Over a 10-year period, this replacement process could be repeated as many as four times during the same lifespan as one active stud. In 2018, Highways England sought long term road improvements to a 10 kilometre stretch of the A38 in Derbyshire, an unlit dual carriageway through the Midlands used by 23,000 motorists daily.

The challenge was bringing an old, degraded route, with small entrance points on slip roads and sharp bends, up to a modern standard with enhanced delineation and minimal disruption. Recognising the long-term benefits of active studs, Highways England decided to upgrade from retro reflective studs and install 5,000 active road studs, along with new white lines and anti-skid surfacing with the intent of not having to carry out major upgrades or road closures for another 10 years.

The proven lifespan of the active stud has been recognised by clients including Buckinghamshire County Council who installed the active studs along the A4128 in High Wycombe and the A413 at Adstock Bends to the south of Buckingham in a successful bid to tackle accident rates. Ten years on, when the road underwent a full resurfacing scheme, the council chose to replace the active studs with like-for-like, having recognised the direct correlation in accident reductions with installation of the studs and the lack of maintenance required over the past decade.

Active solutions for active travel

Although initially established for roadside delineation, the studs’ usage has since been adapted to incorporate active travel for pedestrians and cyclists.

As part of a flagship cycle scheme along Oxford Road in Manchester, studs were installed to highlight the new Dutch-style cycle path to cyclists and make them aware of pedestrian crossings where the cycle path is diverted around bus stops.

The cycle lanes run on either side of the road and behind the bus stops. Diverting cyclists off the road before a bus stop and back onto the road again after, keeps cyclists safe by separating them from the buses as they pull over. However, bus passengers then need to cross the cycle path to get from the bus stop to the pavement.

The client wanted a solution to highlight the area designated for pedestrians crossing the cycle path where cyclists are expected to give way. They also wanted to highlight the path of the cycle lane as it leaves the road and joins it again after the bus stop.

In total, 400 studs were installed with green used to provide delineation on either edge, red used to highlight the crossings, and amber used to mark the transition from and back onto the road either side of the bus stop. Because the studs are flush to the ground, they are safe to pass over for cyclists.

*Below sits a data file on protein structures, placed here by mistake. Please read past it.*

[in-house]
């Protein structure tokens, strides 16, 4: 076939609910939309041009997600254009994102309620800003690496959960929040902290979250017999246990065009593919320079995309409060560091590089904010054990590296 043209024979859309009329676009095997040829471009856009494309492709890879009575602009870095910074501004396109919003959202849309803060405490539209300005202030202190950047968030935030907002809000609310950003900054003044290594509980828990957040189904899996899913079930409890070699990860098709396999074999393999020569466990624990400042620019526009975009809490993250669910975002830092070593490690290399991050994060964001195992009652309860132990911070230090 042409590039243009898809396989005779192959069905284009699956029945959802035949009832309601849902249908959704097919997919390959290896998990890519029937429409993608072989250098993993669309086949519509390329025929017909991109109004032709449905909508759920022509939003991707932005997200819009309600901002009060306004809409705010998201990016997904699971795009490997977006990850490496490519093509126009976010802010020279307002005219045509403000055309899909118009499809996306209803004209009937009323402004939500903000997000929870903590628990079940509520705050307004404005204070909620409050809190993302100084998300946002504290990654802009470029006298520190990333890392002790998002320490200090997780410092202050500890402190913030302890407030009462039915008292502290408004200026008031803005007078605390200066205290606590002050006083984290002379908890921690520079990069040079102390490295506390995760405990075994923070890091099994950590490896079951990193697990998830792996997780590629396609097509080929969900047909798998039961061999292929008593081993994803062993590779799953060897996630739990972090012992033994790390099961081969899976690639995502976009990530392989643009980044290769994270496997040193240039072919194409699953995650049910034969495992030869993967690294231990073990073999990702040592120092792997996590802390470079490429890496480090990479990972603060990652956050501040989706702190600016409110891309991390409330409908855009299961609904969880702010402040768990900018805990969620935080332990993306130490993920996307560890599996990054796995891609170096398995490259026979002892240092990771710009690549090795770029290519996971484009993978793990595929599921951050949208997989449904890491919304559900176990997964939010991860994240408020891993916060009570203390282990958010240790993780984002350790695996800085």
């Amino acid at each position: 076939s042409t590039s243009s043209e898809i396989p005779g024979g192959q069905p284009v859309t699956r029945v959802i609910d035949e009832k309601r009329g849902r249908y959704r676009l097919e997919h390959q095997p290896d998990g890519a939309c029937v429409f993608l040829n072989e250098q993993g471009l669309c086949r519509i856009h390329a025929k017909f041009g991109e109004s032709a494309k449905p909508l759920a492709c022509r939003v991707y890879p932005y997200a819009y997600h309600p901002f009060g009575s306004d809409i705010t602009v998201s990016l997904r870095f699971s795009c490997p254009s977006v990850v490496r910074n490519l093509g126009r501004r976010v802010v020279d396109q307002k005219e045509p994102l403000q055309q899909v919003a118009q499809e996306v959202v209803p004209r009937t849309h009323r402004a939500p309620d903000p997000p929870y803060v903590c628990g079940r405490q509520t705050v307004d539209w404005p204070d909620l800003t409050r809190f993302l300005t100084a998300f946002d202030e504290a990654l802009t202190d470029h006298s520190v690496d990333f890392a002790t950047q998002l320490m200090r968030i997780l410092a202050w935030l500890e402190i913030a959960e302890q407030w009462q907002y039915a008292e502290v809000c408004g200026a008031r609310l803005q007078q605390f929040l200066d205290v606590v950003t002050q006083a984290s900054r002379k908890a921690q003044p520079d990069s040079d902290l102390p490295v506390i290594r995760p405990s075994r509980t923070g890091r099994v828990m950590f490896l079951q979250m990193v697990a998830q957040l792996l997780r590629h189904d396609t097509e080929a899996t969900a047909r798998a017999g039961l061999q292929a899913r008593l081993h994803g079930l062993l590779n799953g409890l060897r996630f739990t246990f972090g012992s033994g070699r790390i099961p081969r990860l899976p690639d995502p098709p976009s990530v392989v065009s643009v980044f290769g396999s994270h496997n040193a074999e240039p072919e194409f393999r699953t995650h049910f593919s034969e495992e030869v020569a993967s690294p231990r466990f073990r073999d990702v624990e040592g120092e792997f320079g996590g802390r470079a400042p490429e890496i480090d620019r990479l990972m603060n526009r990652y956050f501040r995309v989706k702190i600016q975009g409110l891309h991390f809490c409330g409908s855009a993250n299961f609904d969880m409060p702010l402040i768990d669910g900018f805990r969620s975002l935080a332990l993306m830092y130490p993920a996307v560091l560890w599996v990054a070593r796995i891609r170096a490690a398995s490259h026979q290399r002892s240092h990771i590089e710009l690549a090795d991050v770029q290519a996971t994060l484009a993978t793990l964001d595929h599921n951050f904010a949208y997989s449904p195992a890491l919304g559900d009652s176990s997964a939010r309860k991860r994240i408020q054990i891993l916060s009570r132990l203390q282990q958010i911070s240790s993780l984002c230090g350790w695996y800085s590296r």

Pedestrians have also benefited from the scheme along two towpaths in Scotland. Following a restoration of the city towpath, Edinburgh City Council wanted to improve safety at the water’s edge after dark. White studs were installed at 10 metre intervals to provide guidance, with red studs being installed at points which could be considered hazardous, such as a narrowing route and green to highlight entry/ exit points.

The project coincided with a similar scheme along Falkirk Towpath in Scotland and in both cases, use of the towpath increased at night. The increase in people therefore created a safer environment for people to use the area alone and subsequently discouraged antisocial behaviour.

Industry recognition

Since Martin Dicks’ invention was first installed in UK roads 23 years ago, active road studs have been recognised by industry experts with accolades including:

  • Highways Awards Road Marking Project of the Year award for the A38
  • Highways Excellence Awards for Enhanced Delineation and Marking Increasing Safety on the A4128 in Buckinghamshire
  • Safety and Innovation Project of the Year at the Institute of Highways Engineers (IHE) Mercia Branch Awards for Chetwynd Road Safety Scheme
  • Prince Michael International Road Safety Award, recognising achievement and innovations which will improve road safety

The studs also contributed to the Excellence in Cycling and Walking award at the National Transport Awards for the Oxford Road cycle scheme in Manchester and have been shortlisted for the 2019 CIHT awards for the Guernsey project.

Counting the cost and benefits

The Department for Transport estimated the financial cost of a fatality on UK’s roads is £2.1 million, not to mention the priceless impact on those directly affected. But effective, preventative measures, such as active road studs, can reduce that figure significantly.

Whilst it is impossible to quantify the personal loss, we can help in understanding the financial savings active studs can bring. Our Return On Investment (ROI) calculator will enable you to input a road type, inflation cost and accident cost against the Killed and Seriously Injured (KSI) reduction goals.

Whilst the initial cost of an active stud may be higher than retro reflectors, the long-term costs are significantly cheaper which offer operators greater value for money. One stud, with an operational lifespan of up to 10 years equates to one set of road closures per decade with one set of disruption to motorists and risks to roadworkers.

Compare that with retro reflectors. Over the same period, up to four studs may be needed, with four sets of road closures, four sets of disruption and four times as many risks to roadworkers. That is without taking into consideration the salaries of roadworkers and use of machinery.

Then consider the benefits; enhanced delineation, increased reaction time, greater driver confidence.

Active road studs do more than deliver a proven, award winning road safety solution. They change driver behavior. They reduce the frequency and costs of maintenance. They minimse disruption to drivers and reduce the risk to roadworkers.

With so many advantages and benefits, is it not time for road operators to reflect on active road studs and consider them to be the natural choice for effective and enhanced delineation?

Author: Jemma C |Date Published: June 2019

Links: Route Safety Enhanced Delineation